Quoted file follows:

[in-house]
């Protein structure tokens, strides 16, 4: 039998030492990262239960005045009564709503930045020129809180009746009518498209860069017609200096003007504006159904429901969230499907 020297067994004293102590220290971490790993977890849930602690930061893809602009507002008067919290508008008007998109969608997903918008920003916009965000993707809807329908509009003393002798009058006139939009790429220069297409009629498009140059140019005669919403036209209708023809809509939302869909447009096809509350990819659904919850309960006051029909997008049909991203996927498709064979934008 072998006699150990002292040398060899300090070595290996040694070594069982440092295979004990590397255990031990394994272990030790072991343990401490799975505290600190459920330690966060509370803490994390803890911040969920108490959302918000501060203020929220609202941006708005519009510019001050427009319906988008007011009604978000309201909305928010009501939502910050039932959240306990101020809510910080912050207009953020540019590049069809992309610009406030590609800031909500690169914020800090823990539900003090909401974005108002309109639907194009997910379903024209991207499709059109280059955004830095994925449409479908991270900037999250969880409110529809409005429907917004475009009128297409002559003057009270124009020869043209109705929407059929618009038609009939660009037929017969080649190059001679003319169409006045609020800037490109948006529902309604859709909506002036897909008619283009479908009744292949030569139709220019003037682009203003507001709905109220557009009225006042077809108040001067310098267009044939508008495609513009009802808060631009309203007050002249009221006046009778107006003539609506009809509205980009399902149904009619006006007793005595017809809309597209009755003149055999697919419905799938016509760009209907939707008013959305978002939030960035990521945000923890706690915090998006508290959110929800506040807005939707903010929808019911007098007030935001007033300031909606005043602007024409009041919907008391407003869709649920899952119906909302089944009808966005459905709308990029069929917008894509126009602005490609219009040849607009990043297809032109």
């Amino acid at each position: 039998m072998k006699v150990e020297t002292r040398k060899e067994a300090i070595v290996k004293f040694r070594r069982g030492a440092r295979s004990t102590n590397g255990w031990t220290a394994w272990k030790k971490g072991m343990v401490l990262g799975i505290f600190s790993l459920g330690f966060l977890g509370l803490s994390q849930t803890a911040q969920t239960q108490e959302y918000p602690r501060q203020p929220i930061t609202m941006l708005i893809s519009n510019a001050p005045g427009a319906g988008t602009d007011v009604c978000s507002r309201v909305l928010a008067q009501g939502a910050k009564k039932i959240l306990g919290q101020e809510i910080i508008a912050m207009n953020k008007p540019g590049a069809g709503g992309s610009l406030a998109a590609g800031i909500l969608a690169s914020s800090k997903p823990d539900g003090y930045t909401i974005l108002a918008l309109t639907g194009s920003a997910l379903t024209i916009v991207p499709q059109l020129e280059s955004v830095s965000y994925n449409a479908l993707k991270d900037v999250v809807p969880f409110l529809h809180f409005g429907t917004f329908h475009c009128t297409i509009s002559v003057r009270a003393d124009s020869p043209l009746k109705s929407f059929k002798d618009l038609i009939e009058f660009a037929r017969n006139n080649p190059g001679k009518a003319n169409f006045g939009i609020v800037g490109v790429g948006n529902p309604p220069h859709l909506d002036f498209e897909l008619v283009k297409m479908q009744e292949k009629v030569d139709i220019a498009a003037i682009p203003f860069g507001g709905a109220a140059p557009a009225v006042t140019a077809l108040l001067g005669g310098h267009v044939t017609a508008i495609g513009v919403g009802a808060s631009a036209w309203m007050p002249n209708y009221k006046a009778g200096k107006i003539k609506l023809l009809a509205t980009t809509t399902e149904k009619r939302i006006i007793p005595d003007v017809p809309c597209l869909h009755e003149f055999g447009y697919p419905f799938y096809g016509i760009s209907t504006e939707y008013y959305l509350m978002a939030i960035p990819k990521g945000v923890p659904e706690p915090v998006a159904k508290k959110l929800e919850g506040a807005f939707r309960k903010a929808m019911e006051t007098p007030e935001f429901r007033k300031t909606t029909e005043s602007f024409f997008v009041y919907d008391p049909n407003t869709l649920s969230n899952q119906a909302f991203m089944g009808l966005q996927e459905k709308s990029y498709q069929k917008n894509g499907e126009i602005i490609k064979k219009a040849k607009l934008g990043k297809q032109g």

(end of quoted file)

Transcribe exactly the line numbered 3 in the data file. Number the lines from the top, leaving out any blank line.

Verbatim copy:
């Amino acid at each position: 039998m072998k006699v150990e020297t002292r040398k060899e067994a300090i070595v290996k004293f040694r070594r069982g030492a440092r295979s004990t102590n590397g255990w031990t220290a394994w272990k030790k971490g072991m343990v401490l990262g799975i505290f600190s790993l459920g330690f966060l977890g509370l803490s994390q849930t803890a911040q969920t239960q108490e959302y918000p602690r501060q203020p929220i930061t609202m941006l708005i893809s519009n510019a001050p005045g427009a319906g988008t602009d007011v009604c978000s507002r309201v909305l928010a008067q009501g939502a910050k009564k039932i959240l306990g919290q101020e809510i910080i508008a912050m207009n953020k008007p540019g590049a069809g709503g992309s610009l406030a998109a590609g800031i909500l969608a690169s914020s800090k997903p823990d539900g003090y930045t909401i974005l108002a918008l309109t639907g194009s920003a997910l379903t024209i916009v991207p499709q059109l020129e280059s955004v830095s965000y994925n449409a479908l993707k991270d900037v999250v809807p969880f409110l529809h809180f409005g429907t917004f329908h475009c009128t297409i509009s002559v003057r009270a003393d124009s020869p043209l009746k109705s929407f059929k002798d618009l038609i009939e009058f660009a037929r017969n006139n080649p190059g001679k009518a003319n169409f006045g939009i609020v800037g490109v790429g948006n529902p309604p220069h859709l909506d002036f498209e897909l008619v283009k297409m479908q009744e292949k009629v030569d139709i220019a498009a003037i682009p203003f860069g507001g709905a109220a140059p557009a009225v006042t140019a077809l108040l001067g005669g310098h267009v044939t017609a508008i495609g513009v919403g009802a808060s631009a036209w309203m007050p002249n209708y009221k006046a009778g200096k107006i003539k609506l023809l009809a509205t980009t809509t399902e149904k009619r939302i006006i007793p005595d003007v017809p809309c597209l869909h009755e003149f055999g447009y697919p419905f799938y096809g016509i760009s209907t504006e939707y008013y959305l509350m978002a939030i960035p990819k990521g945000v923890p659904e706690p915090v998006a159904k508290k959110l929800e919850g506040a807005f939707r309960k903010a929808m019911e006051t007098p007030e935001f429901r007033k300031t909606t029909e005043s602007f024409f997008v009041y919907d008391p049909n407003t869709l649920s969230n899952q119906a909302f991203m089944g009808l966005q996927e459905k709308s990029y498709q069929k917008n894509g499907e126009i602005i490609k064979k219009a040849k607009l934008g990043k297809q032109g």